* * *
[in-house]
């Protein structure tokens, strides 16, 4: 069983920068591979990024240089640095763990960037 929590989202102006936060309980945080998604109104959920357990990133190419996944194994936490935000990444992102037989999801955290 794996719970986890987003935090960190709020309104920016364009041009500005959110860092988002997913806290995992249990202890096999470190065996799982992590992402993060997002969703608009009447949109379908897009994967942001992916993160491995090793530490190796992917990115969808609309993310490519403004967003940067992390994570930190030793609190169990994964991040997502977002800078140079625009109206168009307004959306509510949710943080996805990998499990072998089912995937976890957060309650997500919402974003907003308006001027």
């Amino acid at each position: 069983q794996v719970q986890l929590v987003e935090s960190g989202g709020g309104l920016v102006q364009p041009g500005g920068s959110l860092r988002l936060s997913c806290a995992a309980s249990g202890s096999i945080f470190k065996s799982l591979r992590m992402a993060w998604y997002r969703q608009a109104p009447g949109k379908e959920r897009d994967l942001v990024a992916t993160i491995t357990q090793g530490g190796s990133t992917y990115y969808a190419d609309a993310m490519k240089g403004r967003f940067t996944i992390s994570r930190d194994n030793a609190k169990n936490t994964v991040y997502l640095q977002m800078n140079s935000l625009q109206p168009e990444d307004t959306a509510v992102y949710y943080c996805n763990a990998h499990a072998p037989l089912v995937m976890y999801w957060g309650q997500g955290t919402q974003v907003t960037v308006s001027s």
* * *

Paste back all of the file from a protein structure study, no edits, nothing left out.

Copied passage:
[in-house]
């Protein structure tokens, strides 16, 4: 069983920068591979990024240089640095763990960037 929590989202102006936060309980945080998604109104959920357990990133190419996944194994936490935000990444992102037989999801955290 794996719970986890987003935090960190709020309104920016364009041009500005959110860092988002997913806290995992249990202890096999470190065996799982992590992402993060997002969703608009009447949109379908897009994967942001992916993160491995090793530490190796992917990115969808609309993310490519403004967003940067992390994570930190030793609190169990994964991040997502977002800078140079625009109206168009307004959306509510949710943080996805990998499990072998089912995937976890957060309650997500919402974003907003308006001027």
């Amino acid at each position: 069983q794996v719970q986890l929590v987003e935090s960190g989202g709020g309104l920016v102006q364009p041009g500005g920068s959110l860092r988002l936060s997913c806290a995992a309980s249990g202890s096999i945080f470190k065996s799982l591979r992590m992402a993060w998604y997002r969703q608009a109104p009447g949109k379908e959920r897009d994967l942001v990024a992916t993160i491995t357990q090793g530490g190796s990133t992917y990115y969808a190419d609309a993310m490519k240089g403004r967003f940067t996944i992390s994570r930190d194994n030793a609190k169990n936490t994964v991040y997502l640095q977002m800078n140079s935000l625009q109206p168009e990444d307004t959306a509510v992102y949710y943080c996805n763990a990998h499990a072998p037989l089912v995937m976890y999801w957060g309650q997500g955290t919402q974003v907003t960037v308006s001027s």